Chandok v. Subsequent Injuries Benefits Trust Fund: A Workers’ Compensation Claim and the Challenge of Preexisting Disabilities

The case of Chandok vs. Subsequent Injuries Benefits Trust Fund (SIBTF) is an excellent example of the complexities surrounding workers’ compensation claims, particularly with regard to preexisting disabilities. The case involved a cashier/waitress for Shan Restaurant in Santa Clara, California who claimed more than 100 percent overall disability from preexisting and subsequent industrial injuries. In this article, we’ll delve deeper into the nuances of the case and explore the challenges of rating disabilities associated with preexisting conditions.

Background information on the case of Chandok v. Subsequent Injuries Benefits Trust Fund

The applicant in the case, Chandok, had been working as a cashier/waitress for AAK, LLC doing business as Shan Restaurant in Santa Clara, California. She had suffered from various pre-existing conditions, including disabilities involving her cervical, thoracic, and lumbar spine, reproductive parts, gastrointestinal system, and respiratory system due to a lifetime of exposure to second-hand smoke. In 2002, she underwent a tubal ligation, an elective surgical procedure to prevent pregnancy.

In 2013, Chandok suffered a fall at work which resulted in injuries to her cervical and lumbar spine. She filed a worker’s compensation claim, and the parties resolved the claim by compromise and release in February 2017. She was awarded $100,000 in compensation.

The applicant has requested benefits from the Subsequent Injuries Benefits Trust Fund (SIBTF)

After the worker’s compensation claim settlement, Chandok requested benefits from the Subsequent Injuries Benefits Trust Fund (SIBTF). She argued that her various preexisting disabilities had been exacerbated by the fall, resulting in an overall disability rating of more than 100 percent.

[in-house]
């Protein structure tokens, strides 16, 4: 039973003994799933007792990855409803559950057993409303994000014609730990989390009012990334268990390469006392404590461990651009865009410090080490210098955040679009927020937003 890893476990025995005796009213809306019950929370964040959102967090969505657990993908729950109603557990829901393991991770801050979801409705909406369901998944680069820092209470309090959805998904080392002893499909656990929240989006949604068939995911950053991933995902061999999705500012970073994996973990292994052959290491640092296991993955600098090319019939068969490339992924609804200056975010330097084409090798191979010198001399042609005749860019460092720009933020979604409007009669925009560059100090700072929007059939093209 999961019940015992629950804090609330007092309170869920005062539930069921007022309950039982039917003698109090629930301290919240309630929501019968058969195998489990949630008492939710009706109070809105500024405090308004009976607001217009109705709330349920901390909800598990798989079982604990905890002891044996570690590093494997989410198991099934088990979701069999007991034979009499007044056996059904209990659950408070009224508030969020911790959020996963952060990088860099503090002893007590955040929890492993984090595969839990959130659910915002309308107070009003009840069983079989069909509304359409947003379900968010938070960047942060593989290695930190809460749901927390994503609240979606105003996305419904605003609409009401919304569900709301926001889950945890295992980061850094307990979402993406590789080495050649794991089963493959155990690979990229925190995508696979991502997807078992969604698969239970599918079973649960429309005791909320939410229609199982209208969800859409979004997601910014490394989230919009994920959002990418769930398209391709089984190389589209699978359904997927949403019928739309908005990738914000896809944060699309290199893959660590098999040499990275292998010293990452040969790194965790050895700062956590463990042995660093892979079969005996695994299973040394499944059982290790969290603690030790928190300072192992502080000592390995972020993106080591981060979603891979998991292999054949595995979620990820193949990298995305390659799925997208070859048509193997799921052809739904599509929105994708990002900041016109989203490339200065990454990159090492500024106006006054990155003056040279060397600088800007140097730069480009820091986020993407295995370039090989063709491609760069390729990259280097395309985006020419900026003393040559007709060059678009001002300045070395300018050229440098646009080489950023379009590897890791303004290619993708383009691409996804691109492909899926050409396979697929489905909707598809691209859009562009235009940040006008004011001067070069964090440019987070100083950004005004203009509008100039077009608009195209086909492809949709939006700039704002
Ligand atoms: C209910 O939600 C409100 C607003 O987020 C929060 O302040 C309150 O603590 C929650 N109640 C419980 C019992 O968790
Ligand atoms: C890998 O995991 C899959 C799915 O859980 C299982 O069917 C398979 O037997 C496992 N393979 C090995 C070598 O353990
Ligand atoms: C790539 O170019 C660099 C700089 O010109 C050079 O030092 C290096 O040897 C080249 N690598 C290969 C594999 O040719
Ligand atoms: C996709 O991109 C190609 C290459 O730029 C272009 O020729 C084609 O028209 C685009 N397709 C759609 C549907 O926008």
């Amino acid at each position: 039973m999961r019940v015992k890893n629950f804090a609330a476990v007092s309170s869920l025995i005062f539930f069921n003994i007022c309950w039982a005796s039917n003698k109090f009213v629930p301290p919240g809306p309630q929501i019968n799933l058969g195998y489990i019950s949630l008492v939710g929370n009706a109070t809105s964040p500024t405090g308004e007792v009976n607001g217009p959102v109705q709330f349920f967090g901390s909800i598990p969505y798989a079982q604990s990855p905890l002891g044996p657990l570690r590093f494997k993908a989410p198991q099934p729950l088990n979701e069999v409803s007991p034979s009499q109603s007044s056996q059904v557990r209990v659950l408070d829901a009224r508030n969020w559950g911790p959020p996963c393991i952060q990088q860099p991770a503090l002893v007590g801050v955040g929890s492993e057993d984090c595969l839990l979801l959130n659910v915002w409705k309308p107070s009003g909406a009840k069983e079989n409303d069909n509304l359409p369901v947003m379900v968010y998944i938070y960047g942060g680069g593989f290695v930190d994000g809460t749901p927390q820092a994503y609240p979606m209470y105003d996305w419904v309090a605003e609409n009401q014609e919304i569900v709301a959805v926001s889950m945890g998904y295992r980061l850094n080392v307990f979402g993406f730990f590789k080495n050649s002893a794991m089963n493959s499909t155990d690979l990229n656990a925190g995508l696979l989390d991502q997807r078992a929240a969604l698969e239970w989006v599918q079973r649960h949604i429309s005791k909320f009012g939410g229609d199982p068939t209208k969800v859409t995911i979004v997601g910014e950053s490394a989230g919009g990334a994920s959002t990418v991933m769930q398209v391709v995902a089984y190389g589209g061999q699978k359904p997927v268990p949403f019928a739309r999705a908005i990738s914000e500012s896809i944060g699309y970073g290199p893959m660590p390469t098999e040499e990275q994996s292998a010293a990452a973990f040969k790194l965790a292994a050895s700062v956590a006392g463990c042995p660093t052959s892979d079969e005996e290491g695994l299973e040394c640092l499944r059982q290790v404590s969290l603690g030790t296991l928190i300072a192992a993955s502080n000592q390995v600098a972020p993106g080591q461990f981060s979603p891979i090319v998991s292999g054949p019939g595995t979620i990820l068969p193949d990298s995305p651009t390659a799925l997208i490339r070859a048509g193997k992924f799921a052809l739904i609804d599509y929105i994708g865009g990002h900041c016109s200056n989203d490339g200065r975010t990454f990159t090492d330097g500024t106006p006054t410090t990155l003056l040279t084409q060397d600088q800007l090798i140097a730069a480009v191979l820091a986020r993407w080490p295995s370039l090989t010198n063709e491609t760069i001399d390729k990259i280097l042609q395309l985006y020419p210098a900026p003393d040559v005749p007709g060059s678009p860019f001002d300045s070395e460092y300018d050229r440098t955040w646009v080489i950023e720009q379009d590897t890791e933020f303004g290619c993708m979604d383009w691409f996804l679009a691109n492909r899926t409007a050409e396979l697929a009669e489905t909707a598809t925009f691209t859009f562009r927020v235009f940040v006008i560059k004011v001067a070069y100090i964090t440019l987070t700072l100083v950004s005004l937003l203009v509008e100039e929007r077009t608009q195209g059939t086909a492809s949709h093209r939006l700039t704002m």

The applicant’s claim of pre-existing disabilities

Chandok claimed that her preexisting conditions resulted from a variety of factors, including genetics, lifestyle choices, and workplace exposures. She cited medical evidence that her cervical and lumbar spine impairments were due to a combination of degenerative disc disease, herniated discs, and spinal stenosis. Her gastrointestinal problems were due in part to a history of gastritis and esophagitis, as well as to work-related stress. Her respiratory difficulties were attributed to a lifetime of exposure to second-hand smoke. Finally, she claimed that her tubal ligation had caused emotional and social ramifications that had affected her work.

The judge’s findings on the applicant’s disability rating

A judge was appointed to hear the case and determine Chandok’s overall disability rating. The judge found that she had more than 100-percent overall disability, consisting of 47-percent pre-existing disability involving her spine, reproductive organs, and gastrointestinal system, and 58-percent permanent disability for the subsequent industrial injury. The judge based this rating on comprehensive medical evidence presented by both Chandok and the SIBTF.

There is a dispute from the SIBTF regarding the rating for the applicant’s reproductive impairment.

Despite admitting to 77 percent overall disability at most, the SIBTF disputed the judge’s rating for Chandok’s reproductive impairment. The SIBTF argued that the tubal ligation was elective and asymptomatic, and therefore any disability related to the procedure was not compensable. The SIBTF suggested that the emotional and social ramifications of the procedure did not constitute a disability related to work.

Following the judge’s decision, the SIBTF asked for a reconsideration of the rating for reproductive impairment. The SIBTF argued that the rating was not based on substantial medical evidence and did not reflect the true nature of the impairment.

The Chandok case demonstrates the challenges of rating disabilities associated with pre-existing conditions in workers’ compensation claims. While pre-existing conditions are not necessarily a barrier to compensation, they can complicate the process and require careful consideration of the interplay between pre-existing conditions and subsequent injuries. It remains to be seen how the reconsideration will be resolved and what implications the case will have for similar claims in the future.

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